How Responsible is Township Tourism in South Africa?

Today I’ll share a piece with you that I wrote for the organisation Tourism Concern, about my township tourism research in Cape Town.

Feel free to contact me to discuss the findings or other relevant topics related to this.

During a holiday in Cape Town in 2009 I went on a township tour. Not knowing much about tourism to urban impoverished areas at the time, but concerned about how the communities would benefit from my visit, I looked for an ethical company I could trust.

To my positive surprise I found out that not only tour companies, but also the government’s tourism body assure that tourism is beneficial to the township communities as well as very educational for the visitor. Any specific initiatives were not indicated, yet tours were promoted as a ‘must’ to learn about African culture.

I decided to book a tour with a small local company and liked the experience as it was indeed eye-opening and the residents I met were welcoming. However, ever since I was unable to stop thinking about what is in it for local populations.


Therefore, three years later, the choice of subject for my final research project during the Master’s program Responsible Tourism Management was easy. I went to Cape Town to investigate the scope of community beneficial initiatives within township tourism.

During the 4 weeks of fieldwork in the townships Langa and Khayelitsha I explored six tour operators’ actions and opinions related to previously identified issues of concerns in the field of slum tourism, by interviewing them about their responsible practices and participating on their tours.

I also interviewed forty inhabitants from the most visited areas about their perceptions of tourism impacts and four representatives from the local government about current work on responsible tourism in the field. I will here reveal some of the findings from my research.


Outside of a kiosk in Langa (before starting my own research there) I discovered a random flag…

While there is no doubt that the South African township tourism sector holds a large number of professional tour operators that mean well for the communities they visit, the evidences of their many positive impact claims are few.

And although I experienced that both companies and guides conduct tours respectfully in terms of friendliness, photography policy and information giving that assist in combating stereotypes, I detected ambiguity regarding fair pay of involved hosts, as well as several untapped potentials for maximised positive impacts on the communities.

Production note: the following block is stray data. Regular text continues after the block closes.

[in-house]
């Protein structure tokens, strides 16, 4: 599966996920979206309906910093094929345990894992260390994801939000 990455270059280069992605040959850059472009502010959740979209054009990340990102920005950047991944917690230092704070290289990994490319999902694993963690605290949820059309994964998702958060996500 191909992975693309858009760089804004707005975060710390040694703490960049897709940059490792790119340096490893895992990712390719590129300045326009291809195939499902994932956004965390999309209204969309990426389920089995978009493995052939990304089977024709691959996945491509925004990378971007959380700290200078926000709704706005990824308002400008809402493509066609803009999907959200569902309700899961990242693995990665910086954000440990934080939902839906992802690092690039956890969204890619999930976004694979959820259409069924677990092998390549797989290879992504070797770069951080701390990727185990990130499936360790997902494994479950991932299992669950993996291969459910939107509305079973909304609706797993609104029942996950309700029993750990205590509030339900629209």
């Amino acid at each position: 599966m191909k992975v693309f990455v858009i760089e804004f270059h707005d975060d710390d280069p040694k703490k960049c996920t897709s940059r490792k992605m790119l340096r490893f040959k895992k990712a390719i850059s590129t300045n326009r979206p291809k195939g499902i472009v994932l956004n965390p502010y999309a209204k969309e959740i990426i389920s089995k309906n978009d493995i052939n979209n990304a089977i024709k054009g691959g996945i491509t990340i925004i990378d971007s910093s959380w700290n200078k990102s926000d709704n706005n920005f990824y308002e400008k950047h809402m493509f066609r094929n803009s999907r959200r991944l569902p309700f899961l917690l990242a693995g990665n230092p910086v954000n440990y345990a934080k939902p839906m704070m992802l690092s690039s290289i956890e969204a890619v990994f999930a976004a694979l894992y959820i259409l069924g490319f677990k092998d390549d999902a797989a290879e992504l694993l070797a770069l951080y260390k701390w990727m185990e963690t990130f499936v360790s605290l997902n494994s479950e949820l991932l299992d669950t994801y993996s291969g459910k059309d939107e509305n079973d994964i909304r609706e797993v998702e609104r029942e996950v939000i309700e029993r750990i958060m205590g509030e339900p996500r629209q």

One example of such is tour companies’ avoidance of fairly compensating the most deprived households they involve in their tour. During the distinguishing ‘labour hostel visits’ tourists are taken into the shared bedroom (which also serves as their living room) of four families to see and learn about poor living conditions.

Of the eight such interviewed households in my research half of them claimed to get more than five visits per day, and none stated to benefit economically, unless tourists occasionally left some money. Regrettably I was repeatedly told that donations occurred to a decreasing extent after more local guides had penetrated the market and the competition for the much wanted tourist money had grown.


Labour hostels in Langa, Cape Town


Another example regards the creation of interaction, which ironically is one of the main promises on the many company websites. It may be a coincidence of course, but sadly I only experienced twice during ten tours that we as visitors were given the time and possibility to interact with the locals (even during the popular hostel visit as described above). The consequence of this is that the hosts (or any inhabitant present) turn into passive objects rather than active participants, hindering them to exploit the big potential for social and economic empowerment.

Regardless of these issues of concern, it became clear to me that township dwellers do welcome tourism because it represents the only industry through which many can enhance their living conditions and situations, in areas that are longtime forgotten by the government.